I got a new heart rate monitor. It has a GPS built in. The free online Garmin software for it is just silly in it's radness and simpleness. I realize I'm coming way late to this party.
I'm sort of overwhelmed by the radness of it all, but let's start crunching some numbers.
Here's an easy way to start.
This is the data for my basic commute to work. Left column is my fast bike (747), right column is my new CX bike, the Legolas (with knobbies).
There's a lot there. But I think the highlighted bits are the most interesting.
First thing to look at is average heart rate: 155 bpm in both cases. So the engine is pretty similar on both bikes.
But average pace, moving speed, and best pace (pace is amount of time it takes to go 1 mile) show that I'm a bit faster on the 747.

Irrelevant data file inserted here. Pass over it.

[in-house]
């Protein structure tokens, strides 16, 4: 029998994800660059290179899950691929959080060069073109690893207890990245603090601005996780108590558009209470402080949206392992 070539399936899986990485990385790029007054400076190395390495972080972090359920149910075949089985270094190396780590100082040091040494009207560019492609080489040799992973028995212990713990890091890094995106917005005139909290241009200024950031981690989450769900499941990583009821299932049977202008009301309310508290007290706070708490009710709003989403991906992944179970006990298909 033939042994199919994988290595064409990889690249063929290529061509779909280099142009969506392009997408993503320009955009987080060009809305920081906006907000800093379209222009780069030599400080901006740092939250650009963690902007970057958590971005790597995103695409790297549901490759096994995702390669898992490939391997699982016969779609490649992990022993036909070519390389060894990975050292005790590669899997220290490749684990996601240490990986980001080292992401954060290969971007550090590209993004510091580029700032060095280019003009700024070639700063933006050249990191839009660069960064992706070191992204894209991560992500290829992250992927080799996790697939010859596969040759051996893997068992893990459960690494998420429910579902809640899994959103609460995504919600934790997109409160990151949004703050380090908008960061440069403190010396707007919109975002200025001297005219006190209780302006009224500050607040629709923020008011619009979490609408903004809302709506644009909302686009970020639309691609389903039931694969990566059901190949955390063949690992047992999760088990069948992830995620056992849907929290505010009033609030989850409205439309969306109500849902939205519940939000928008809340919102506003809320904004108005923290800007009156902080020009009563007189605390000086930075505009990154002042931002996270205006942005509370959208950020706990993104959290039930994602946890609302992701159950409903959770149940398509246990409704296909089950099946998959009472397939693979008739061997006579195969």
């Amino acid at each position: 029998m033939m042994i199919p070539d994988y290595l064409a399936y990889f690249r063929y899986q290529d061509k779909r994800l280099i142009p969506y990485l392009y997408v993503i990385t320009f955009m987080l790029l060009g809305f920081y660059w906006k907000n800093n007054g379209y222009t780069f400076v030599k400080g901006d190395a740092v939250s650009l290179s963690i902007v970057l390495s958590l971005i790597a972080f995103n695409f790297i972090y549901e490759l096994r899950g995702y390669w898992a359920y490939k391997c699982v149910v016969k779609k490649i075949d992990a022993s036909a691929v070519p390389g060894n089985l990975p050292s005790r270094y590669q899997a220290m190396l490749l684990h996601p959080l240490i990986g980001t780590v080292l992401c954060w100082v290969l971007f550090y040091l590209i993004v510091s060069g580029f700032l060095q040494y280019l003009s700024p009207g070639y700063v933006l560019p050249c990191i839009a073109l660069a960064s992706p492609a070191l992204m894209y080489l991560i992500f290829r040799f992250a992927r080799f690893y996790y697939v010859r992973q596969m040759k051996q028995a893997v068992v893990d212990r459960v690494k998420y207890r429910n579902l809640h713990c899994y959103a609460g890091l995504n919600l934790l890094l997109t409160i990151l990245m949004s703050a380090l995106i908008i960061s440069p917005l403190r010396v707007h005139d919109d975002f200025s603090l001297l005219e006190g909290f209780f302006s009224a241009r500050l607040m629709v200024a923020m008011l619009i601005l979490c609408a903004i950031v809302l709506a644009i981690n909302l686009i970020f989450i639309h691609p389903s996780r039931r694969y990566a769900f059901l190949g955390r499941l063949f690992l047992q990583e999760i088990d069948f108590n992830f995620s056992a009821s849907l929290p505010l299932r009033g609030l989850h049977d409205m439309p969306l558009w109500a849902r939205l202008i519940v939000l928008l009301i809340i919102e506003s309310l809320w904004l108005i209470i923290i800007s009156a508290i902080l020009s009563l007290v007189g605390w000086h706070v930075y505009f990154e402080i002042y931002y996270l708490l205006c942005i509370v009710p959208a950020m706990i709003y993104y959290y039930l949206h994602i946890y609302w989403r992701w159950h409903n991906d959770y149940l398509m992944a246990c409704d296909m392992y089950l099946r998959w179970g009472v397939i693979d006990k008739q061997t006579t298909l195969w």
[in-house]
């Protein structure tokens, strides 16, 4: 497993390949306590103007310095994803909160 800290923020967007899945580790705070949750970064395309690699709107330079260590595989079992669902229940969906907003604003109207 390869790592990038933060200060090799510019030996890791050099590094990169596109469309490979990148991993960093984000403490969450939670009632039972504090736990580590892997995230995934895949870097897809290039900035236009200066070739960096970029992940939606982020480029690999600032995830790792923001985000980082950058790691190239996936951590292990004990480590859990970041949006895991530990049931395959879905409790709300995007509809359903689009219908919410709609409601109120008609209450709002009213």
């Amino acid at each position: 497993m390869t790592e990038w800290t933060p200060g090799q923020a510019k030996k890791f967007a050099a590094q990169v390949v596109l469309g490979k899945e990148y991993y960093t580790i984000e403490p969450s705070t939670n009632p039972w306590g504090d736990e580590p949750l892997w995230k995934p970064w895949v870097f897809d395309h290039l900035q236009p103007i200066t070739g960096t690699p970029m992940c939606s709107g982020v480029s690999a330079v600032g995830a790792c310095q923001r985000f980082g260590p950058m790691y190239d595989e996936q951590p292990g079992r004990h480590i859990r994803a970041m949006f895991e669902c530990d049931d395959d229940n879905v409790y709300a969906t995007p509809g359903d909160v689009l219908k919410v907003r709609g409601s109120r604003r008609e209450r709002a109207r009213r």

This is the lightweight info. For the fun stuff, check out the mashup of map+elevation+speed+heartrate data. Here's my ride home today in fun format.
Glen says a Powertap is next, but that's really not interesting to me. In fact, I'd probably find that sort of depressing. The heart rate stuff has always been sort of interesting since I used one a few years ago to loose some weight -- it's a great forcing function to make sure you are getting good exercise on rides. Assuming you have a comfortable bike, riding 30, 40, 50 miles is not hard, but doing so at 150 bpm can be a challenge. The heart rate monitor forces that challenge.
The unit I'm using is the Garmin 110 watch. I liked the smaller women's size and it came with the HR strap. It does exactly what I want it to do: track routes, HR, and elevation. I don't care about bikey options like cadence. It cost a bit over $200.
1 day ago